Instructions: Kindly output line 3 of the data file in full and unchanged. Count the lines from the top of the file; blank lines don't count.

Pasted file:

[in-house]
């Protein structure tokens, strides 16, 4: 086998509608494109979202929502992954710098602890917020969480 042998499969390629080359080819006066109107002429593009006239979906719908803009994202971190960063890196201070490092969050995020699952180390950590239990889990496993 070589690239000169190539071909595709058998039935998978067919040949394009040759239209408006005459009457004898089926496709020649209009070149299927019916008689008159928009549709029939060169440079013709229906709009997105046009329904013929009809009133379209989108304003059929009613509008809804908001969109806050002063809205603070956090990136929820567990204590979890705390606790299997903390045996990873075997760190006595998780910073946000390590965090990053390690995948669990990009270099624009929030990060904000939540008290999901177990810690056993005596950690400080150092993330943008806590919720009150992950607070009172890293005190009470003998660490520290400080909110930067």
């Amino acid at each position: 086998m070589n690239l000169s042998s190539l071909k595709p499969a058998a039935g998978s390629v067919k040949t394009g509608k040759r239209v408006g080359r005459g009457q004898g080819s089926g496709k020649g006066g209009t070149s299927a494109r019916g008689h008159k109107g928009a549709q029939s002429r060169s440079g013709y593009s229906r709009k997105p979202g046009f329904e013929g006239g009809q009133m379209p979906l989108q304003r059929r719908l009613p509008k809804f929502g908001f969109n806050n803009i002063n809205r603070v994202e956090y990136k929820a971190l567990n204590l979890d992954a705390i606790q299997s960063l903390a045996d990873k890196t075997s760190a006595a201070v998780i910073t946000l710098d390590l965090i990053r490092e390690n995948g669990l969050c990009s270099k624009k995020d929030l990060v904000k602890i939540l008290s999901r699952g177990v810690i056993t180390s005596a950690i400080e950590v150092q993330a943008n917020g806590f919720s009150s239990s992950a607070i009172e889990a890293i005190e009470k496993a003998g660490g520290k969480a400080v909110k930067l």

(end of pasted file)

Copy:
């Amino acid at each position: 086998m070589n690239l000169s042998s190539l071909k595709p499969a058998a039935g998978s390629v067919k040949t394009g509608k040759r239209v408006g080359r005459g009457q004898g080819s089926g496709k020649g006066g209009t070149s299927a494109r019916g008689h008159k109107g928009a549709q029939s002429r060169s440079g013709y593009s229906r709009k997105p979202g046009f329904e013929g006239g009809q009133m379209p979906l989108q304003r059929r719908l009613p509008k809804f929502g908001f969109n806050n803009i002063n809205r603070v994202e956090y990136k929820a971190l567990n204590l979890d992954a705390i606790q299997s960063l903390a045996d990873k890196t075997s760190a006595a201070v998780i910073t946000l710098d390590l965090i990053r490092e390690n995948g669990l969050c990009s270099k624009k995020d929030l990060v904000k602890i939540l008290s999901r699952g177990v810690i056993t180390s005596a950690i400080e950590v150092q993330a943008n917020g806590f919720s009150s239990s992950a607070i009172e889990a890293i005190e009470k496993a003998g660490g520290k969480a400080v909110k930067l």